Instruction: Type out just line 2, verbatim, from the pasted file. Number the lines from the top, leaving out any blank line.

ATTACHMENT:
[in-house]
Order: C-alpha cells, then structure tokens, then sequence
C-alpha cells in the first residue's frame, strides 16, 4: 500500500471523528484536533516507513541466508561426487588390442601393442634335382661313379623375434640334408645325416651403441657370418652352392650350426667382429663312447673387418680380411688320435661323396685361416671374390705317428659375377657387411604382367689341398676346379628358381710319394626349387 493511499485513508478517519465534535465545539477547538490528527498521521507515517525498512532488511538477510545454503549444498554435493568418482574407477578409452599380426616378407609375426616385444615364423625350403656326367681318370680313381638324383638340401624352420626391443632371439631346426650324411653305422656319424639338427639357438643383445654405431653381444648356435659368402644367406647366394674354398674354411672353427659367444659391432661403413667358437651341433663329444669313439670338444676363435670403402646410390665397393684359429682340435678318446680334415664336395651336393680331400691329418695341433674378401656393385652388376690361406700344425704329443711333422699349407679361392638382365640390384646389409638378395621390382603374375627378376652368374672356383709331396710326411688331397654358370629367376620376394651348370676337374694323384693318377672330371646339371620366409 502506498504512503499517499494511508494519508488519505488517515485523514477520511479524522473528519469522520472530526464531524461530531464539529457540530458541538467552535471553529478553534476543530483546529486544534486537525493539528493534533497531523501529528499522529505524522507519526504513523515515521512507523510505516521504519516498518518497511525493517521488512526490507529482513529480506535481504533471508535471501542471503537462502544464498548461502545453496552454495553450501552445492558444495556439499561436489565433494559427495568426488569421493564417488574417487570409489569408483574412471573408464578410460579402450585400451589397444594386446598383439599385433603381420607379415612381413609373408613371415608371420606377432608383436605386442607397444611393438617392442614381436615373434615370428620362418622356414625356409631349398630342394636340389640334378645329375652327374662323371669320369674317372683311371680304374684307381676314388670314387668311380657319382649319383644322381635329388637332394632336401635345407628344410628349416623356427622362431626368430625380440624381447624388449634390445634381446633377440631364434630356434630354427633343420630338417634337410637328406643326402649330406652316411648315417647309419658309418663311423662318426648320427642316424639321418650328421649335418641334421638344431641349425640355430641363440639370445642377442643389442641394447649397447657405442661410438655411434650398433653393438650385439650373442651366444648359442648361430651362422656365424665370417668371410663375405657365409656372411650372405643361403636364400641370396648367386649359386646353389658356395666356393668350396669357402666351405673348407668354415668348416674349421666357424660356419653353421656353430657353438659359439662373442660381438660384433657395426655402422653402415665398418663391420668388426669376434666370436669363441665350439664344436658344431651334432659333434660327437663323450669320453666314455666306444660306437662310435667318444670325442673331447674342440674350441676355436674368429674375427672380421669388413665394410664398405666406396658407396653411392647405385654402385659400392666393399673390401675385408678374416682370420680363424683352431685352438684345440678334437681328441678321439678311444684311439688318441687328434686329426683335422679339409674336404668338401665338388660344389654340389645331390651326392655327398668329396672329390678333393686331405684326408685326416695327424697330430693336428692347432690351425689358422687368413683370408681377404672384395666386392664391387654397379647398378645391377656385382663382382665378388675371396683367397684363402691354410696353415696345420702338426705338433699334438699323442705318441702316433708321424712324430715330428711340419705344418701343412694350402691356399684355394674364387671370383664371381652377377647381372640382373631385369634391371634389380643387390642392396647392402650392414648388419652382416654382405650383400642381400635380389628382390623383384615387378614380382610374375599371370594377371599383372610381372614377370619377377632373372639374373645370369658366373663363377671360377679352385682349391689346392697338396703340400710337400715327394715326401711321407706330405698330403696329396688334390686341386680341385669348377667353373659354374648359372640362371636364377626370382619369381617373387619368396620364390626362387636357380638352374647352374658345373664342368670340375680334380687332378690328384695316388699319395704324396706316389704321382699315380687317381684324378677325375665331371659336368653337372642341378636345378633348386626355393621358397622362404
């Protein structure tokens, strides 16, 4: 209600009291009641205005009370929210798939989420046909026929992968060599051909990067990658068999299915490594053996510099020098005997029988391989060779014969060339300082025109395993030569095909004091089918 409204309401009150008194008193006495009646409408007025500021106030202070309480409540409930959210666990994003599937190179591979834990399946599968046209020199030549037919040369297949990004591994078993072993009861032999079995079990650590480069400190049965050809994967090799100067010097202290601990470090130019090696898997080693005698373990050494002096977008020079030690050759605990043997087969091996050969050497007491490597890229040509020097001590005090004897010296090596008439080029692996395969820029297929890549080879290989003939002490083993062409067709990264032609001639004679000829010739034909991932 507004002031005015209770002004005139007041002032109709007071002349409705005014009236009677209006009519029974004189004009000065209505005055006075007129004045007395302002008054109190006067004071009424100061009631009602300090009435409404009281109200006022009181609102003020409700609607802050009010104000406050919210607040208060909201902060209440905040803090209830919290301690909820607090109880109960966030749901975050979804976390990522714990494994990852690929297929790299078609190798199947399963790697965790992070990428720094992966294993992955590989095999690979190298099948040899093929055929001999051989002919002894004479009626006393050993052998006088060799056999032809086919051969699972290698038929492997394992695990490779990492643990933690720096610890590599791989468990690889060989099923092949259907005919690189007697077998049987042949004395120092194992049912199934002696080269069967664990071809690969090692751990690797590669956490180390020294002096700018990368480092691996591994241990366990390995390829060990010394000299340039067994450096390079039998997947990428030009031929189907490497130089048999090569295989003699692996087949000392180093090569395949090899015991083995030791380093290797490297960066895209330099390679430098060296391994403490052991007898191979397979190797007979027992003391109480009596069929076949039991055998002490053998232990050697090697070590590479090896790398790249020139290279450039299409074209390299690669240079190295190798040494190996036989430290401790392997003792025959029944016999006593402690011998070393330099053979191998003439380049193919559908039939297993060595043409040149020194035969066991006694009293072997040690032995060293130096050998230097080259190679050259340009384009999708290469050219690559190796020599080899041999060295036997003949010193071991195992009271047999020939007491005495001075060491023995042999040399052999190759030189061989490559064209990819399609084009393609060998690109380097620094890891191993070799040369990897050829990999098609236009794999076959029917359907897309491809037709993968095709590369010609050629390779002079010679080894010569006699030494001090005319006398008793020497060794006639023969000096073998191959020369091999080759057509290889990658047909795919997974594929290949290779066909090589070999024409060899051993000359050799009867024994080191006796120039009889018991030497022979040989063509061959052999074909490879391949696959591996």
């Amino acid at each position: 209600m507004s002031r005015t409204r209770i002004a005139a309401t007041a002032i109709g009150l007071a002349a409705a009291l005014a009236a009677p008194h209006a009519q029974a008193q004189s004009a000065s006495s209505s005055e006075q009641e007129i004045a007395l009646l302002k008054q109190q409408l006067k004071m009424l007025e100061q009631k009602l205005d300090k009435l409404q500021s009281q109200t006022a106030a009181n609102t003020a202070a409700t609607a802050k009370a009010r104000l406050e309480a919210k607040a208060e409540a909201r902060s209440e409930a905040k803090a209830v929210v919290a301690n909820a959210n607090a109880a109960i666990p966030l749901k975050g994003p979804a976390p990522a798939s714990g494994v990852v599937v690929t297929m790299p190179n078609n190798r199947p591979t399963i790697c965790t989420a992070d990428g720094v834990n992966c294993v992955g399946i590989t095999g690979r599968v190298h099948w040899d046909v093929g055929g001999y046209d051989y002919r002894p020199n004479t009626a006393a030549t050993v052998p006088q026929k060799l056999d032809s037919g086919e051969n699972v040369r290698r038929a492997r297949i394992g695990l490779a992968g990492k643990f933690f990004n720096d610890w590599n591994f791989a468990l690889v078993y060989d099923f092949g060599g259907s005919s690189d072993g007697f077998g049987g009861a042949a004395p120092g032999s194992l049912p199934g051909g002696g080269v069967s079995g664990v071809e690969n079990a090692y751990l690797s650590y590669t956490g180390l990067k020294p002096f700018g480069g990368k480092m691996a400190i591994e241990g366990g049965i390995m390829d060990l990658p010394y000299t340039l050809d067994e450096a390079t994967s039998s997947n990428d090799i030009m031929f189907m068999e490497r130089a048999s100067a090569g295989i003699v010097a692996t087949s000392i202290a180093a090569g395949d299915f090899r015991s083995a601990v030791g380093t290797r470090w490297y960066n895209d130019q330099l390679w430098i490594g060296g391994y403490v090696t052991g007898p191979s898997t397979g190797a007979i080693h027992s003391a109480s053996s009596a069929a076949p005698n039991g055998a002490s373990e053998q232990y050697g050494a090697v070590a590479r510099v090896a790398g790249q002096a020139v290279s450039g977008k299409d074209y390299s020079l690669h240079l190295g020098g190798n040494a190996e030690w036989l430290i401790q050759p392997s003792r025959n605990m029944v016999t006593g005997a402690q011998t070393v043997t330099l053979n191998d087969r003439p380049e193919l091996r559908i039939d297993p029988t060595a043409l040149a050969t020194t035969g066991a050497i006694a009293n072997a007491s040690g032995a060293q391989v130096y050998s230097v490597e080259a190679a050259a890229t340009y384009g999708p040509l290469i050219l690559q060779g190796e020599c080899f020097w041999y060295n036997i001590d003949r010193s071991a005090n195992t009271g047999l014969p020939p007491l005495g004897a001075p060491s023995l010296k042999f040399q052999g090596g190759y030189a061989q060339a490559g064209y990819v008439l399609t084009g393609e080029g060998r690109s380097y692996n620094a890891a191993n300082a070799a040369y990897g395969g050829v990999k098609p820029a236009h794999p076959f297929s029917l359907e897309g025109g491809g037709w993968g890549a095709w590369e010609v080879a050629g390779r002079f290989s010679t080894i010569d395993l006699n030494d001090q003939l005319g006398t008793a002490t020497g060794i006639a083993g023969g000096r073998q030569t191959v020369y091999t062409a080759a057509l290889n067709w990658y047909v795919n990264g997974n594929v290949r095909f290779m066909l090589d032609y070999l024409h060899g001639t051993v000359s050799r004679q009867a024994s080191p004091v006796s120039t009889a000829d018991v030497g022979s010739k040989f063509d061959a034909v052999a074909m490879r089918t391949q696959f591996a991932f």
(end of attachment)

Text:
Order: C-alpha cells, then structure tokens, then sequence